The scope of the survey involved in a fire risk assessment would include the following particular aspects of fire safety:
- The occupants – demographic including any with impairments
- Activities and processes
- Fire loss experience.
- Fire hazards.
- Fire prevention.
- Storage and handling of flammable liquids and gases.
- Means of escape.
- Flammability of linings.
- Emergency escape lighting.
- Fire safety signs and notices.
- Fire detection and fire alarm systems.
- Fire extinguishing systems and appliances.
- Smoke control systems.
- Facilities for use by the fire and rescue service.
- Arrangements for management of fire safety.
- Fire procedures.
- Training and drills.
- Testing and maintenance.
When does it need to be repeated?
The fire risk assessment process is intended to be a continuous process, and take into account change.
Fire risk assessments should therefore be reviewed periodically which is generally accepted in the industry as at least annually,or if there is a reason to suspect that it is no longer valid, and, in particular, if significant changes take place, such as an increase in the numbers of people in the building or changes to floor layouts.
Fire risk assessments should also be reviewed after a fire.
I will give a suggested date for review in our reports. A review does not necessarily involve repeating the fire risk assessment process. A judgement on this is required based on the significance of the changes but it should be revised within 3 years.
What about multi-occupancy buildings?
In such premises the landlord will be responsible for communal areas, systems and infrastructure for example the corridors and stairs,the fire alarm and heating system. The landlord or their managing agent will arrange for a fire risk assessment of the areas.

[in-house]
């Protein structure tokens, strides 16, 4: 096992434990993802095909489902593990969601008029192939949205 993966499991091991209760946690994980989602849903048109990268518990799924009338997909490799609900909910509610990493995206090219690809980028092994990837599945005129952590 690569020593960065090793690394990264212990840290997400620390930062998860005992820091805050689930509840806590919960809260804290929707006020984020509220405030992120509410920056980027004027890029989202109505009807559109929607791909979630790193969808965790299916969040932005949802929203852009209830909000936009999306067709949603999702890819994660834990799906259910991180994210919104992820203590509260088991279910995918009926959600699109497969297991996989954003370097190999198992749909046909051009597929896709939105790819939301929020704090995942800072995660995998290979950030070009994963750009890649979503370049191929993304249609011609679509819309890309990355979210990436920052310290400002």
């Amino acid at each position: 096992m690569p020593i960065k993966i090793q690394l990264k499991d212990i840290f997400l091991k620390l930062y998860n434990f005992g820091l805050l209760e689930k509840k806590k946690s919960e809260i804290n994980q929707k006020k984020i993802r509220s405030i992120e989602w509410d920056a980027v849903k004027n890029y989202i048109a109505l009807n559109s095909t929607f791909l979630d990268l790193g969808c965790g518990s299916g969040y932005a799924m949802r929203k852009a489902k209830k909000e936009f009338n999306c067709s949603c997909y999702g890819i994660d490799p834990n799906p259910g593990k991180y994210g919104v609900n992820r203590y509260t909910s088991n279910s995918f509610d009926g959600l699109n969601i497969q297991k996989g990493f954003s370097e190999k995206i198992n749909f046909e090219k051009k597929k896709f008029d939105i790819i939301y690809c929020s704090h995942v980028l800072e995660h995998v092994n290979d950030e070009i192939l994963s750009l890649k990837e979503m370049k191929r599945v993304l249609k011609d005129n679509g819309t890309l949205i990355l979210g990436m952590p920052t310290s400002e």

The tenant is responsible for providing a fire risk assessment for their demise.
In some cases, the landlord will have the whole building assessed and make a charge to the tenant.
What about flats, bedsits and Houses of Multiple Occupation (HMO)?
The Fire Safety Order requires that a Fire Risk Assessment be undertaken of the communal areas. This is assessment is known as a Type 1 as defined by the guidance document “Fire Safety in Purpose Built Blocks of Flats”.
Fire Safety beyond the front door of a dwelling is covered by The Housing Act and specifically the Housing Health and Safety Rating System.
Where an assessment is required to include inspection of the dwelling this is known as a Type 3 assessment.
What about disabled persons and fire safety?
Impairments take many forms, they vary in severity and how they may affect the individual.
Consideration must be given to all persons with an impairment including temporary impairments, for example a broken leg or pregnancy.
The Fire Safety Order and Equality Act require that all persons are able to safely evacuate a building. In consultation with an individual’s line management a Personal Emergency Evacuation Plan (PEEP) may be required. This may include “Buddies”, work colleagues who will assist with evacuation in an emergency.
The Equality Act also specifies that “Reasonable Adjustments” may be necessary to ensure disabled persons can safely escape, the provision of a handrail for example.
In certain case other specialised equipment may need to be provided such as “Evac” chairs.
Do I need to keep records?
It is a legal requirement to keep suitable and up to date records where 5 or more persons are employed across an organisation.
It makes sense and is good practice to keep records where there are fewer than 5 persons as this provides evidence and demonstrates good management.